February 1, 2018
CHICAGO – Medical nutrition therapy provided by registered dietitian nutritionists is effective in improving medical outcomes, quality of life and reducing costs for adults with prediabetes and Type 2 diabetes, according to a newly released position paper from the Academy of Nutrition and Dietetics.
"Registered dietitian nutritionists play a critical role in delivering weight management medical nutrition therapy to help adults prevent or manage prediabetes and Type 2 diabetes, both of which are associated with obesity," said registered dietitian nutritionist and Academy Spokesperson Vandana Sheth.
"RDNs are uniquely educated and have the training and ability to provide individualized care based on a person's needs, abilities and resources," says Sheth. "By working collaboratively with health care providers, we improve health outcomes for our patients."
According to the Academy's position paper "The Role of Medical Nutrition Therapy and Registered Dietitian Nutritionists in the Prevention and Treatment of Prediabetes and Type 2 Diabetes," which has been published in the February issue of the Journal of the Academy of Nutrition and Dietetics:
It is the position of the Academy of Nutrition and Dietetics that for adults with prediabetes or Type 2 diabetes, medical nutrition therapy (MNT) provided by registered dietitian nutritionists (RDNs) is effective in improving medical outcomes, quality of life, and is cost-effective. MNT provided by RDNs is also successful and essential to preventing progression of prediabetes and obesity to Type 2 diabetes. It is essential that MNT provided by RDNs be integrated into health care systems and public health programs and be adequately reimbursed.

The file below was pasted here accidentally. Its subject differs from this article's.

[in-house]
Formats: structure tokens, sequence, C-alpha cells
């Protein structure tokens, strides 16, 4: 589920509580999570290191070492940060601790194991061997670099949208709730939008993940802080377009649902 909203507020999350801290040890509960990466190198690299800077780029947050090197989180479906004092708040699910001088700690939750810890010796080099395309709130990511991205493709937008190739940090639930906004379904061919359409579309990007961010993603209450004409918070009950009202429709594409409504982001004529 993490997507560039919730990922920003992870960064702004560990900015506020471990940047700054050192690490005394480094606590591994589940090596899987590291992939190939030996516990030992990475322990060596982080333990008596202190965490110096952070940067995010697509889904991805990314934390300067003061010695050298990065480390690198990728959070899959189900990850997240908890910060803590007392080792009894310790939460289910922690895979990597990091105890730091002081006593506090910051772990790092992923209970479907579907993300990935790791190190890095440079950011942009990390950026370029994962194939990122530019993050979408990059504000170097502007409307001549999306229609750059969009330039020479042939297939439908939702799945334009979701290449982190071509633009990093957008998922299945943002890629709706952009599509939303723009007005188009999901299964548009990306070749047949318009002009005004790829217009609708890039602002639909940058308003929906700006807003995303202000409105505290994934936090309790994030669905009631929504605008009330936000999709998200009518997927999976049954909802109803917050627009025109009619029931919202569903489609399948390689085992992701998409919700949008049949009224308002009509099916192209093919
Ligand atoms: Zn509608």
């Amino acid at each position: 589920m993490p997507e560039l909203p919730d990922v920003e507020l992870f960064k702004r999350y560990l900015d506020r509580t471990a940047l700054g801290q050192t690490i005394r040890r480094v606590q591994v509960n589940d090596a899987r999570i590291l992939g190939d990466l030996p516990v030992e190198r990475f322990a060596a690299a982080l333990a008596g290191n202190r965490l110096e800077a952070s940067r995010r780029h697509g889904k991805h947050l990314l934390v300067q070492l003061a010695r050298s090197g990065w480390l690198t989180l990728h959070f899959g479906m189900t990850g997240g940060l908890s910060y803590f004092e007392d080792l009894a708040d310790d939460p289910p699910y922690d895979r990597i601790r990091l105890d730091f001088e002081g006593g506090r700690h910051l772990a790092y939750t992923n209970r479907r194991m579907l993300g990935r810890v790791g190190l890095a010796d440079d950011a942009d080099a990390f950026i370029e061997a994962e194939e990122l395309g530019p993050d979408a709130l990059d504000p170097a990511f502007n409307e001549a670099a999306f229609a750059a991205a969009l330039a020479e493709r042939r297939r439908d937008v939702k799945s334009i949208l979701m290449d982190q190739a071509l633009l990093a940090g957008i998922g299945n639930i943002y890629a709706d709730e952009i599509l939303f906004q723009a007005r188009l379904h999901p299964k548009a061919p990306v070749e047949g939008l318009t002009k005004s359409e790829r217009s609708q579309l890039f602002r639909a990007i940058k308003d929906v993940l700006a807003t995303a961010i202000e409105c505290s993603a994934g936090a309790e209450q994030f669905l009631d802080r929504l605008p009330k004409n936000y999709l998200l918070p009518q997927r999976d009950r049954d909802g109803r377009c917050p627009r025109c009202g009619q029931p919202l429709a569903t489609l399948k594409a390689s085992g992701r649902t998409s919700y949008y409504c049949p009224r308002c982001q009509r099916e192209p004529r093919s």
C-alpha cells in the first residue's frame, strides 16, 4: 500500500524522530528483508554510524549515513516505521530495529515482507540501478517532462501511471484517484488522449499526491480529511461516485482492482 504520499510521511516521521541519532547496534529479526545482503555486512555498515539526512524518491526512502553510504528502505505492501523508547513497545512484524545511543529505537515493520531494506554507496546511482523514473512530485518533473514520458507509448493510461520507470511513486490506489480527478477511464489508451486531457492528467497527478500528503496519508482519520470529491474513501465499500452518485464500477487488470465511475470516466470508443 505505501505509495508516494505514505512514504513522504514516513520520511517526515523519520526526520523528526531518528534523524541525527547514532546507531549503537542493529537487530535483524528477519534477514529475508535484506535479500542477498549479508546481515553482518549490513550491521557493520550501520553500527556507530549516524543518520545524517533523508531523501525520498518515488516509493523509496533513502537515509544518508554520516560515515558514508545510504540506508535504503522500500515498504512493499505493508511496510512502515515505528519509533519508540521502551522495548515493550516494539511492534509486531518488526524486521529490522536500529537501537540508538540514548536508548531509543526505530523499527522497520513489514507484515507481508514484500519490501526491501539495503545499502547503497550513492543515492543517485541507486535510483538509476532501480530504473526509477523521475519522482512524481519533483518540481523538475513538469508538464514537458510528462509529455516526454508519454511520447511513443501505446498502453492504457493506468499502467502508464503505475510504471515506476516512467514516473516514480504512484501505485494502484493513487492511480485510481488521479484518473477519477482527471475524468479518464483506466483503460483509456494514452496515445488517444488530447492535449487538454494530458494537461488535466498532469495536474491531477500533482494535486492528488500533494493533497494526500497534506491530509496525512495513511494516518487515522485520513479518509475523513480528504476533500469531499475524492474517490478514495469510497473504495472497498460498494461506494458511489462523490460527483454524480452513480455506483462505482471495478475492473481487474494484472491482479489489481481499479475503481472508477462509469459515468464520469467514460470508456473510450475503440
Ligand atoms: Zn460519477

In the United States, an estimated 35% of adults have obesity, 33.9% have prediabetes and 12.2% have diabetes, according to the Academy's position paper. In 2012, the estimated cost of diagnosed diabetes cases in the U.S. was $245 billion, a 41% increase from an estimated $174 billion in 2007.
The Academy's systematic review of cost-effectiveness of medical nutrition therapy indicated that "lifestyle interventions for diabetes prevention were cost effective in terms of cost per quality-adjusted life years gained compared to pharmacotherapy or no intervention" the position paper states. Studies reviewed by the Academy suggest it would be financially beneficial for Medicare and other payers to cover medical nutrition therapy for adults with prediabetes.
The Academy's position paper was written by Kathaleen Briggs Early, PhD, RDN, CDE, Pacific Northwest University of Health Sciences; and Kathleen Stanley, MSEd, RD, LD,CDE, BC-ADM, MLDE, Baptist Health Lexington (Ky.).
The Academy of Nutrition and Dietetics is the world's largest organization of food and nutrition professionals. The Academy is committed to improving health and advancing the profession of dietetics through research, education and advocacy. Visit the Academy online.